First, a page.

September 30, 2022

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Google high-altitude balloon project comes back to life

3 min read

Google high-altitude balloon project comes back to life



 

Google high-altitude balloon project comes back to life

Google has tried to use the high-altitude balloon project Loon to provide Internet to remote areas, but the project was shut down last year after failing to find a viable business model.

However, the technology associated with it has been spun off into the hands of a startup that has abandoned the idea of ​​floating platforms and instead uses lasers and cloud technology to bring internet to remote areas.

 

 

 

The company, called Aalyria, inherited Google’s high-altitude balloon internet technology.

Although Google parent Alphabet holds a minority stake in the company, it is no longer a direct subsidiary of Alphabet.

 

Currently, Aalyria is small, with only 26 people. While it has access to Google’s technology, there’s a difference between developing and testing cool technology and actually being able to use it in the real world, a lesson Google’s own high-altitude balloon pilot commercial service in Kenya has discovered.

 

Still, the idea has apparently sparked enough interest to attract some investors, including the U.S. Department of Defense.

Aalyria said it had been awarded an $8.7 million commercial contract from the Department of Defense Innovation.

 

Aalyria has two business focuses: Tightbeam, a laser communication system that uses light beams to transmit data between base stations and endpoints, and Spacetime, a cloud-based software that handles changing connections.

 

Spacetime’s original role was to predict how the Loon balloons would move and keep them in close contact.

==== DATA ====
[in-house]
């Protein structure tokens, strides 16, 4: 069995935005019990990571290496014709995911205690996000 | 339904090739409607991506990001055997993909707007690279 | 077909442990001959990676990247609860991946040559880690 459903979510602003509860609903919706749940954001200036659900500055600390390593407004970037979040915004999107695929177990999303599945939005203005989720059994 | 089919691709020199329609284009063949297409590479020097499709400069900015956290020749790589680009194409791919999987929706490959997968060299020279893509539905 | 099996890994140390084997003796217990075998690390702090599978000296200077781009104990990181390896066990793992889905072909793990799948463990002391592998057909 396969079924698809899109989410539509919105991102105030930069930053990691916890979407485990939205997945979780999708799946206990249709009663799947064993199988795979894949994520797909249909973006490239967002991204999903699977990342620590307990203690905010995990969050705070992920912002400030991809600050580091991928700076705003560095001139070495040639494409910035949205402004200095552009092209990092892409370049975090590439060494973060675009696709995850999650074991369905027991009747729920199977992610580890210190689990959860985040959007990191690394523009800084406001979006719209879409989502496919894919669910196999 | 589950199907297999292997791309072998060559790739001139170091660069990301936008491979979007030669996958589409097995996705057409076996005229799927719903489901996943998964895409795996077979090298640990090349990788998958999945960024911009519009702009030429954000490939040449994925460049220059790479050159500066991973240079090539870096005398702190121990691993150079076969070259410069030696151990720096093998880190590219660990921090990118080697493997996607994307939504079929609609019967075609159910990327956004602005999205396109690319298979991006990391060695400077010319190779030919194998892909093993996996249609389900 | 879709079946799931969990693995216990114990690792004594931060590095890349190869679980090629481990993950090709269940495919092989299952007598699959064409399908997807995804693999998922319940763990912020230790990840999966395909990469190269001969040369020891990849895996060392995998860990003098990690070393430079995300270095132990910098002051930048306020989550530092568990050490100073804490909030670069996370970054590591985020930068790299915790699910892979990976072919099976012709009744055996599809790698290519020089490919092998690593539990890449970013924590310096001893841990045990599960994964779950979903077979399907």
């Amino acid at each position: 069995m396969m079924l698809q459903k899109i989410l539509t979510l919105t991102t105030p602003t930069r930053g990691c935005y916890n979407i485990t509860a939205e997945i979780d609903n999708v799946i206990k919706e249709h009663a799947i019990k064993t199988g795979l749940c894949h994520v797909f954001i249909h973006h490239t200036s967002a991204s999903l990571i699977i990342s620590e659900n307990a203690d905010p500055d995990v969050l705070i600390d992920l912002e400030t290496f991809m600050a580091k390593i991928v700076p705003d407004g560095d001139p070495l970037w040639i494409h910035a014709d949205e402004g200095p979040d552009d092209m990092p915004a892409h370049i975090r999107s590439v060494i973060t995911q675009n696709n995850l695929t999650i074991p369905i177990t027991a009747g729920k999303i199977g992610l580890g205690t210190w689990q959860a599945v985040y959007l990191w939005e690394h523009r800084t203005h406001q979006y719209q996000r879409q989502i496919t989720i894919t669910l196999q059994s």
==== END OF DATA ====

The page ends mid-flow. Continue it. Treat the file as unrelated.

Its job now is to predict when Tightbeam base stations (which can be terrestrial or satellite-based) have to disconnect from moving objects such as planes or boats.

 

Tightbeam is designed to enable data transmission very similar to fiber optics, delivering light from one point to another.

Only, it transmits through the air rather than a physical connection, which obviously makes it more flexible, especially over long distances.

 

Aalyria claims the system’s transfer speeds are staggering: “100-1000 times faster than any system currently available”.

Aalyria says it can send data at 1.6 terabits per second (terabits) over hundreds of miles, which would be about 1,000 times faster than similar technologies in use today.

 

Aalyria is currently selling its software and plans to sell Tightbeam hardware next year.

In theory, the two can work together or separately. Spacetime isn’t just limited to laser-based systems.

 

In addition, Aalyria seems to want to take on SpaceX. Aalyria hopes its laser communication technology will be used to serve aircraft, ships, cellular connectivity and satellite communications.

 

SpaceX’s Starlink Internet project has begun using more airwaves to provide Wi-Fi to some airlines, cruise ships, recreational vehicles and home Internet customers.

SpaceX recently partnered with U.S. carrier T-Mobile to bring satellite connectivity to phones .

 

Some of Aalyria’s tests of Tightbeam include sending a signal to the aircraft from a ground station.

Similarly, they can send signals to satellites, the company’s website says.

 

 



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